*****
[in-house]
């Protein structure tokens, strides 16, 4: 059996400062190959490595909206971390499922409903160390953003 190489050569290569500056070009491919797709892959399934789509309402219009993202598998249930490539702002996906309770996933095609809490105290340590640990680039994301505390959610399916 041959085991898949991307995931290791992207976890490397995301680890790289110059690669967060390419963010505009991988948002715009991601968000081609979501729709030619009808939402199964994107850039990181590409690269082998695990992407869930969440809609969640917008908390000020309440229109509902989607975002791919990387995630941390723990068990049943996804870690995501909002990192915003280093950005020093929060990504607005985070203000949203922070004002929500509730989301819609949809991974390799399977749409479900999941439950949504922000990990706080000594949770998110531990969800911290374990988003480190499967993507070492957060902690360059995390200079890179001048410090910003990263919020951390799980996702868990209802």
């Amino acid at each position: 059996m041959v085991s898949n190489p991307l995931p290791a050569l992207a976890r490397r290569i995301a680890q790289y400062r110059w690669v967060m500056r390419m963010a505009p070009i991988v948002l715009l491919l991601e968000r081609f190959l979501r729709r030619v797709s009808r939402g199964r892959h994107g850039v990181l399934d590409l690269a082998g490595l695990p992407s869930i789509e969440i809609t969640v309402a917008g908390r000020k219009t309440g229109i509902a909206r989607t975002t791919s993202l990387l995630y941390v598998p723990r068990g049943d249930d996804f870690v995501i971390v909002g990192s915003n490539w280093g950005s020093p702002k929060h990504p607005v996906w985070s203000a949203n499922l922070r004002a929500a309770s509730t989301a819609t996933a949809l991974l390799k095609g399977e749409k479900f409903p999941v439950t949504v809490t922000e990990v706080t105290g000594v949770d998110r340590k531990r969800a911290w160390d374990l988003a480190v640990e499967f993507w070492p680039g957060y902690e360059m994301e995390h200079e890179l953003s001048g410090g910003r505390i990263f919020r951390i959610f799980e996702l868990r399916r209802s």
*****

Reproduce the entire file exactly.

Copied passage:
[in-house]
């Protein structure tokens, strides 16, 4: 059996400062190959490595909206971390499922409903160390953003 190489050569290569500056070009491919797709892959399934789509309402219009993202598998249930490539702002996906309770996933095609809490105290340590640990680039994301505390959610399916 041959085991898949991307995931290791992207976890490397995301680890790289110059690669967060390419963010505009991988948002715009991601968000081609979501729709030619009808939402199964994107850039990181590409690269082998695990992407869930969440809609969640917008908390000020309440229109509902989607975002791919990387995630941390723990068990049943996804870690995501909002990192915003280093950005020093929060990504607005985070203000949203922070004002929500509730989301819609949809991974390799399977749409479900999941439950949504922000990990706080000594949770998110531990969800911290374990988003480190499967993507070492957060902690360059995390200079890179001048410090910003990263919020951390799980996702868990209802």
């Amino acid at each position: 059996m041959v085991s898949n190489p991307l995931p290791a050569l992207a976890r490397r290569i995301a680890q790289y400062r110059w690669v967060m500056r390419m963010a505009p070009i991988v948002l715009l491919l991601e968000r081609f190959l979501r729709r030619v797709s009808r939402g199964r892959h994107g850039v990181l399934d590409l690269a082998g490595l695990p992407s869930i789509e969440i809609t969640v309402a917008g908390r000020k219009t309440g229109i509902a909206r989607t975002t791919s993202l990387l995630y941390v598998p723990r068990g049943d249930d996804f870690v995501i971390v909002g990192s915003n490539w280093g950005s020093p702002k929060h990504p607005v996906w985070s203000a949203n499922l922070r004002a929500a309770s509730t989301a819609t996933a949809l991974l390799k095609g399977e749409k479900f409903p999941v439950t949504v809490t922000e990990v706080t105290g000594v949770d998110r340590k531990r969800a911290w160390d374990l988003a480190v640990e499967f993507w070492p680039g957060y902690e360059m994301e995390h200079e890179l953003s001048g410090g910003r505390i990263f919020r951390i959610f799980e996702l868990r399916r209802s």